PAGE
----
Why as a Non-Native Speaker Teacher You Should Take a Proficiency Test to Dispel Recruiter’s Worries and Get Hired

When you ask recruiters why they might be reluctant to hire a ‘non-native speaker’ teacher, one of the first answers you’ll get (apart from the market demand from students) is their worry about the candidate’s proficiency:

  • Will their English be good enough?
  • Will they have a foreign accent? (not that there’s anything wrong with having one, mind you)
  • Will they be able to teach all levels, including proficiency?

That’s why I think it is vital that as a ‘non-native speaker’ you get a proficiency test. This will:

  • prove your level of proficiency
  • dispel some of the recruiter’s immediate worries about your English
  • increase your chances of getting hired.

And in this video I talk about how to choose the right proficiency test for yourself and how you can use it to boost your job opportunities as a ‘non-native speaker’ teacher.

If you want more tips like these that will boost your chances of getting hired as a ‘non-native speaker’, download my FREE guide “6 Fool-Proof Tips to Boost Your Professional Profile and Get Hired as a Non-Native Speaker Teacher”.

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6 thoughts on “Why as a Non-Native Speaker Teacher You Should Take a Proficiency Test to Dispel Recruiter’s Worries and Get Hired”

  1. I would say don’t waste more money. I know a few non-native English speakers that have a Cambridge C2 certificate and still get overlooked.
    The only way this can change is by defining and fighting it for what it really is: discrimination.

    1. Thanks for your comment!
      I understand where you’re coming from. Potentially, with some recruiters, nothing will make a difference. However, I think they are in their minority. With most recruiters, we need to be able to convince them that as a ‘non-native speaker’ we can also be great teachers. We need to market ourselves better. Create a solid professional profile. And getting a proficiency test is one of these things.
      And I completely agree with you that we also do need to speak out against blatant discrimination and prejudice visible in our profession. I don’t think, though, that any one action on its own will lead to success. We need concentrated effort from different stakeholders.
      What I do want to emphasise, though, is that we as ‘non-native speaker’ teachers can also improve how we approach the application process in order to boost our chances of being hired. And I feel that getting a proficiency test might sometimes be the step in the right direction.

      1. I don’t think they are a minority. I have CPE, CELTA and a very international business background as teaching English is my second career. Even though I’m coming from the business side, I do have plenty of teaching experience. Having all these experiences, I still get turned down. I sometimes think it’s just a welcome excuse and easy way out for them.

  2. What you say makes perfect sense from a pragmatic perspective. However, “marketing” and “selling yourself” (an expression that makes me cringe) are basic traits of the system we want to fight.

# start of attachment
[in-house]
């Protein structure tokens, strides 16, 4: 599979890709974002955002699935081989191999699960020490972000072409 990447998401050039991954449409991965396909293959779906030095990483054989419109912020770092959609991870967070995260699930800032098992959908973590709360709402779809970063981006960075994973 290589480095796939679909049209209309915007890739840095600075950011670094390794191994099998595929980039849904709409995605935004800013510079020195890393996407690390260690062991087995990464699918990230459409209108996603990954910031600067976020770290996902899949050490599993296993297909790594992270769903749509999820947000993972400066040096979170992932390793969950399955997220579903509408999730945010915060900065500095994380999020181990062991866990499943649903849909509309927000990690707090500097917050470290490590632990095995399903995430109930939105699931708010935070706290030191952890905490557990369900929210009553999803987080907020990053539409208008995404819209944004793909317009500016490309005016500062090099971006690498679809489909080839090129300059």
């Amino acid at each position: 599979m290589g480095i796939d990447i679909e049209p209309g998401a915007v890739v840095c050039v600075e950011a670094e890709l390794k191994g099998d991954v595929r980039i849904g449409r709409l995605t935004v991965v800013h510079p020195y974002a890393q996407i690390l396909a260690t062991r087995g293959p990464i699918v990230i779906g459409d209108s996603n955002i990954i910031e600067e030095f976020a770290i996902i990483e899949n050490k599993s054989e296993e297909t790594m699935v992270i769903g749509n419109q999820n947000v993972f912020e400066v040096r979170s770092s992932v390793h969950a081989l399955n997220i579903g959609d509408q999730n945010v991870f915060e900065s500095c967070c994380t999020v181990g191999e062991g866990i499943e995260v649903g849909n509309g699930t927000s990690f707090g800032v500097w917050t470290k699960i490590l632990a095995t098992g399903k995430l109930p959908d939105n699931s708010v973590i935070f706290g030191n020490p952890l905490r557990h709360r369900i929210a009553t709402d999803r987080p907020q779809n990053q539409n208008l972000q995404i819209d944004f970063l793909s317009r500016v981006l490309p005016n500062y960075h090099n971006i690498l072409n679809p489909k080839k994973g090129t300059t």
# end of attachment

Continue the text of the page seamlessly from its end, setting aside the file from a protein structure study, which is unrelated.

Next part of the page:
It is claimed that “the market requests native speakers” – as if the market was some kind of personified God we worship. As usual, someone has made the choice for everyone else and that has become accepted. Consequently, students that had never thought about a potential difference between the two categories, now firmly believe that they need a native speaking teacher. Brainwashing.
    Now, I understand that you want to fight this system by playing their game, but this is a way of validating the same system we want to fight. And when you do, there is no other choice but keep playing their game and pretending you also believe in the obscenities and non-sense that they regularly utter from their mouths.

    “You have a right to equal opportunities! Fair treatment is a basic right in the European Union. It is illegal to discriminate because of a person’s sex, age, disability, ethnic or racial origin, religion, belief or sexual orientation.”

    This is what the EU defines as discrimination at work. I believe what we are experiencing is a discrimination based on ethnic or racial origin. Am I dreaming or the wording “must be a native speaker” is clearly discriminatory?

    THIS is the point. They need to stop with that wording. IT IS discriminatory according to EU principles, so why recruiters are allowed to use it? Because “the market” is asking us to do so! 🙂 The market thought that back in the 40s advertisements where husbands abused wives were perfectly fine, and so did everyone else.

    Do you see where this could lead? If you play according to the rules of this market, you are implicitly accepting them.

  3. Mykhailo Rakhno

    CPE exam is a worthy self-challenge and a nice thing to have, but strangely some employers do not accept it as a valid proof of your proficiency. UAE employers consistently ask for IELTS Academic (at least 7.5), and Thailand requires TOEIC score (from 600 and up to 900 in some cases) to process your work visa application. As usual, there is no universal solution.
    As for job advertisement wording, there is yet another tendency to mention “a native-level speaker” (which is just another variation of NES in fact). While there is no strict official definition of a native speaker, this so-called term is even more vague

    1. Thanks for commenting, Mykhailo. Very good point! That’s why it’s vital to first investigate which proficiency test is typically required by a given employer or in a given country or region.
      You’re right! Sometimes I have a feeling it’s just a way around saying ‘native speakers’ only as it is against EU regulations to do so. It would be so much fairer and neutral to simply state the level required on the CEFR

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